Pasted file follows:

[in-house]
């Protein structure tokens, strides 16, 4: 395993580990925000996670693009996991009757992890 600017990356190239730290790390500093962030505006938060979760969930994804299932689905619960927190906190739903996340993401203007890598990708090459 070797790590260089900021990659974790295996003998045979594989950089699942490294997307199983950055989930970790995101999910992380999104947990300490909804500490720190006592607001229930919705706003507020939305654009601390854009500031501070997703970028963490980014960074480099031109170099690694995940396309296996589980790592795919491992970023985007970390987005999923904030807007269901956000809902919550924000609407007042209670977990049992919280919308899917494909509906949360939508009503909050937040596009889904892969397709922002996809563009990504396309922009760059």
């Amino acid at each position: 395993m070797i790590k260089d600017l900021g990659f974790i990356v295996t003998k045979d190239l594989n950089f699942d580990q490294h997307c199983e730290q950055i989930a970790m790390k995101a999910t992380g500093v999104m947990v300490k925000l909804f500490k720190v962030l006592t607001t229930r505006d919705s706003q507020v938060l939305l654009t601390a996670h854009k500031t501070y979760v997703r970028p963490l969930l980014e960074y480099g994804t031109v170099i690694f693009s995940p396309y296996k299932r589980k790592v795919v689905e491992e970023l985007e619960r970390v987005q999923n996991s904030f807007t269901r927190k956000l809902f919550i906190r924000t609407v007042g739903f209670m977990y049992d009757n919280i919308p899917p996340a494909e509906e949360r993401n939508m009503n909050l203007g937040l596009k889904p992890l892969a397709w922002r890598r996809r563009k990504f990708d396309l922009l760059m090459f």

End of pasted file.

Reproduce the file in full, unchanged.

[in-house]
């Protein structure tokens, strides 16, 4: 395993580990925000996670693009996991009757992890 600017990356190239730290790390500093962030505006938060979760969930994804299932689905619960927190906190739903996340993401203007890598990708090459 070797790590260089900021990659974790295996003998045979594989950089699942490294997307199983950055989930970790995101999910992380999104947990300490909804500490720190006592607001229930919705706003507020939305654009601390854009500031501070997703970028963490980014960074480099031109170099690694995940396309296996589980790592795919491992970023985007970390987005999923904030807007269901956000809902919550924000609407007042209670977990049992919280919308899917494909509906949360939508009503909050937040596009889904892969397709922002996809563009990504396309922009760059």
């Amino acid at each position: 395993m070797i790590k260089d600017l900021g990659f974790i990356v295996t003998k045979d190239l594989n950089f699942d580990q490294h997307c199983e730290q950055i989930a970790m790390k995101a999910t992380g500093v999104m947990v300490k925000l909804f500490k720190v962030l006592t607001t229930r505006d919705s706003q507020v938060l939305l654009t601390a996670h854009k500031t501070y979760v997703r970028p963490l969930l980014e960074y480099g994804t031109v170099i690694f693009s995940p396309y296996k299932r589980k790592v795919v689905e491992e970023l985007e619960r970390v987005q999923n996991s904030f807007t269901r927190k956000l809902f919550i906190r924000t609407v007042g739903f209670m977990y049992d009757n919280i919308p899917p996340a494909e509906e949360r993401n939508m009503n909050l203007g937040l596009k889904p992890l892969a397709w922002r890598r996809r563009k990504f990708d396309l922009l760059m090459f």